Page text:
Under Michigan law, sexual harassment is illegal discrimination. It usually occurs when someone – man or woman – makes an unwelcome sexual advance. This offensive and unwanted conduct creates an uncomfortable, intimidating, and “hostile” workplace environment.
Legal Definition of Sexual Harassment in Michigan
Michigan’s Elliot-Larsen Civil Rights Act identifies two broad categories of sexual harassment:
- “Quid pro quo” harassment
- Hostile work environment harassment
According to Section 103 (h) of this law, sexual harassment means unwelcome sexual advances, requests for sexual favors, and/or other verbal or physical conduct or communication of a sexual nature when:
- Submission to such conduct or communication is made a term or condition either explicitly or implicitly to obtain employment, public accommodations or public services, education, or housing.
- Submission to or rejection of such conduct or communication by an individual is used as a factor in decisions affecting such individual’s employment, public accommodations or public services, education, or housing.
- Such conduct or communication has the purpose or effect of substantially interfering with an individual’s employment, public accommodations or public service, education, or housing environment.
Applying these laws to real-life situations is complicated. If you or a loved one has experienced employment discrimination, contact us to decide the best course of action.
“Quid Pro Quo” Harassment
Quid Pro Quo is a Latin phrase meaning “this for that.” In other words, it involves an exchange or bargain between two parties. Under Michigan law, any exchange that involves sexual activity in an employment setting is illegal.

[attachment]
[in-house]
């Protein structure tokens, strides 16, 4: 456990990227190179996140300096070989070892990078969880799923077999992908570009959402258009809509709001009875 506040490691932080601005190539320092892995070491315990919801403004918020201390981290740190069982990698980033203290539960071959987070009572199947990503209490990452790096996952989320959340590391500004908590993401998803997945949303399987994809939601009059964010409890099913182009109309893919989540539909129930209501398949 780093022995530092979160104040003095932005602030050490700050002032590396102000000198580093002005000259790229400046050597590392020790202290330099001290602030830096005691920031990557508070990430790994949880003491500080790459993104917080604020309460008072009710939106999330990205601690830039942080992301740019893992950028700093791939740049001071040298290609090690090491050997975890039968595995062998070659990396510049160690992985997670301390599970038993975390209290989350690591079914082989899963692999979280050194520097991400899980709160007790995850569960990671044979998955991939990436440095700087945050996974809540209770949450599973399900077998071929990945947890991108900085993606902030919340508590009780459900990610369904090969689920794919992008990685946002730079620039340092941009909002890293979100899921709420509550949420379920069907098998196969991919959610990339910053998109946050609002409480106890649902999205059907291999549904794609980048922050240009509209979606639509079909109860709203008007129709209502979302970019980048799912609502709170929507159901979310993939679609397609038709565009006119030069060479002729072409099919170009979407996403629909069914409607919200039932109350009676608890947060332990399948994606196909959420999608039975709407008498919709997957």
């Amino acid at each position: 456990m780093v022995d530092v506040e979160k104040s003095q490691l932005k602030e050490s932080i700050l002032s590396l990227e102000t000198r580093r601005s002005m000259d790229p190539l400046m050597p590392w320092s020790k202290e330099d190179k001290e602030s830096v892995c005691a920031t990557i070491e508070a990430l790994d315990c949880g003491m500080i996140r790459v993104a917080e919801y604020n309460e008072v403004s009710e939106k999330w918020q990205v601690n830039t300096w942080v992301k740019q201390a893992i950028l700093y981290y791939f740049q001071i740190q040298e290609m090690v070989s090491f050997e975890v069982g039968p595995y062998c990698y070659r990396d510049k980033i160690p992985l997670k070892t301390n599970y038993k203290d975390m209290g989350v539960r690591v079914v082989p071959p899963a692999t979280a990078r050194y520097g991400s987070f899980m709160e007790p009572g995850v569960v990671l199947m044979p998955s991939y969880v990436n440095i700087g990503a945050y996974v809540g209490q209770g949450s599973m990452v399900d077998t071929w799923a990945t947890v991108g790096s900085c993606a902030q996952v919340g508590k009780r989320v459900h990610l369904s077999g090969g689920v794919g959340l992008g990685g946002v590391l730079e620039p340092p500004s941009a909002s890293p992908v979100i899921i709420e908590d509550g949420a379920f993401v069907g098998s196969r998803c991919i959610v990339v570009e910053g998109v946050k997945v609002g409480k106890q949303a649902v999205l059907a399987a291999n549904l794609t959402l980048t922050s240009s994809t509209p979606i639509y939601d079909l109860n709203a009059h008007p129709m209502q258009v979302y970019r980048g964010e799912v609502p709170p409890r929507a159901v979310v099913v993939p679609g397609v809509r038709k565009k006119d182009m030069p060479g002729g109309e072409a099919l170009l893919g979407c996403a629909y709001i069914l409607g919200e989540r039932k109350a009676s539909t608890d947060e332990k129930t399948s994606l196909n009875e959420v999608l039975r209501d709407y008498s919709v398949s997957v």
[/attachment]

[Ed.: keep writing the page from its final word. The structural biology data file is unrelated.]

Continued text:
Quid Pro Quo sexual harassment may be the most explicit form of harassment. An example of this would be when, an employer or supervisor with authority over a worker demands that she or he provide sexual favors in exchange for continued employment and/or promotion.
Hostile Work Environment
Hostile environment sexual harassment happens in a workplace, when an employer, supervisor, or co-worker does or says things that make the victim feel very uncomfortable because of his or her sex. The harassment occurs even if no one makes a specific demand for sexual favors. Instead, the victim suffers because she or he has to try to work in an intimidating, hostile, or offensive environment.
To prove a claim for hostile work environment, the harassment must be severe and persistent. Evidence of an occasional offensive remark or sexual joke is not enough. Courts often treat these infrequent comments as just “stray remarks.”
An employer is legally responsible for the harm caused by a hostile work environment, if the employer failed to take prompt and adequate remedial action, after it had reasonable notice of the harassment. Generally, the victim of harassment should promptly report it to management to give the employer notice and an opportunity to investigate the problem.
Complex legal issues arise with claims of hostile environments caused by sexual harassment. However, you do not have to put up with this form of workplace discrimination.
If workplace discrimination has affected you or a loved one, contact us as soon as possible. Submit a simple, free consultation form now.
Types of sexual harassment include:
- Women harassed by men
- Men harassed by women
- Women harassed by women
- Men harassed by men
Sexual harassment victims range from young to old, from executives to unskilled workers, and from married to single. Often, it is unclear why a certain person is singled out. From a legal standpoint, the aggressor’s reason for targeting a victim is irrelevant. The harassment is unacceptable — and illegal.
Contact us if you are subject to any type of unlawful workplace harassment.
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